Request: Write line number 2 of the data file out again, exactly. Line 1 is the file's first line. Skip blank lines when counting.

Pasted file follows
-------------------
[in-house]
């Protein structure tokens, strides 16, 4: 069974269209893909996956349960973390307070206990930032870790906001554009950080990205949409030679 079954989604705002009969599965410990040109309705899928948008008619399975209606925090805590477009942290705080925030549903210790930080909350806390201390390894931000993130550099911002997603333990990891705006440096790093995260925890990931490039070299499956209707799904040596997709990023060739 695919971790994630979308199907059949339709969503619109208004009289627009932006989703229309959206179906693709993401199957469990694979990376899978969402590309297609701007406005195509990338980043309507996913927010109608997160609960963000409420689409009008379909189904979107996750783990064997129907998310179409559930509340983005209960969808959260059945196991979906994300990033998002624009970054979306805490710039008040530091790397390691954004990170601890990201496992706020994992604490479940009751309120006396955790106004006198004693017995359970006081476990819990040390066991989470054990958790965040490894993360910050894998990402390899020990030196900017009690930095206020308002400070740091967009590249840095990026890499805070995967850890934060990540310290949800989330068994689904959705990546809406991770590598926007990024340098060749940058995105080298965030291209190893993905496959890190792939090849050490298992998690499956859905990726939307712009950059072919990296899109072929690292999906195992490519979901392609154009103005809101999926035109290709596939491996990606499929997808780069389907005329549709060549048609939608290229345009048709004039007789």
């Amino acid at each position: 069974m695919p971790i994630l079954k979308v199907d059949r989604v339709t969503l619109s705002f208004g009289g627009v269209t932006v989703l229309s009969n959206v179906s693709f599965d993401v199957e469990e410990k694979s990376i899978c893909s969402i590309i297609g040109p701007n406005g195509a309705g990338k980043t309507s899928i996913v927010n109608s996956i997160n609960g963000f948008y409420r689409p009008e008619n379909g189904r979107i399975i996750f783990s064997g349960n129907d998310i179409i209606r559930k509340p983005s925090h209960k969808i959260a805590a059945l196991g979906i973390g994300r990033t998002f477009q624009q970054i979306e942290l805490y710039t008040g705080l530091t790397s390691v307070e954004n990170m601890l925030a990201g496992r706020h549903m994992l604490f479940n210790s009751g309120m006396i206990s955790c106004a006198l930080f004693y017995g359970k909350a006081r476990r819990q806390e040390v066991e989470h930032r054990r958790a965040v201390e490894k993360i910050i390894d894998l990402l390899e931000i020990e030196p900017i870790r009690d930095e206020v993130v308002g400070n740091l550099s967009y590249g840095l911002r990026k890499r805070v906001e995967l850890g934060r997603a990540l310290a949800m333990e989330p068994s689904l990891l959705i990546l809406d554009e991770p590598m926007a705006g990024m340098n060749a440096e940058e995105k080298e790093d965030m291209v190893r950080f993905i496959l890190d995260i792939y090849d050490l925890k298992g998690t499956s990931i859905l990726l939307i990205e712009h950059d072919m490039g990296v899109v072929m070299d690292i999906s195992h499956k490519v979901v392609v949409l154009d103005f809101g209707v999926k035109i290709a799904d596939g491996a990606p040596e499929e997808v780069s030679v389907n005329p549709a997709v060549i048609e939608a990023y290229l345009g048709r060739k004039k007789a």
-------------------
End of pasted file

């Protein structure tokens, strides 16, 4: 069974269209893909996956349960973390307070206990930032870790906001554009950080990205949409030679 079954989604705002009969599965410990040109309705899928948008008619399975209606925090805590477009942290705080925030549903210790930080909350806390201390390894931000993130550099911002997603333990990891705006440096790093995260925890990931490039070299499956209707799904040596997709990023060739 695919971790994630979308199907059949339709969503619109208004009289627009932006989703229309959206179906693709993401199957469990694979990376899978969402590309297609701007406005195509990338980043309507996913927010109608997160609960963000409420689409009008379909189904979107996750783990064997129907998310179409559930509340983005209960969808959260059945196991979906994300990033998002624009970054979306805490710039008040530091790397390691954004990170601890990201496992706020994992604490479940009751309120006396955790106004006198004693017995359970006081476990819990040390066991989470054990958790965040490894993360910050894998990402390899020990030196900017009690930095206020308002400070740091967009590249840095990026890499805070995967850890934060990540310290949800989330068994689904959705990546809406991770590598926007990024340098060749940058995105080298965030291209190893993905496959890190792939090849050490298992998690499956859905990726939307712009950059072919990296899109072929690292999906195992490519979901392609154009103005809101999926035109290709596939491996990606499929997808780069389907005329549709060549048609939608290229345009048709004039007789």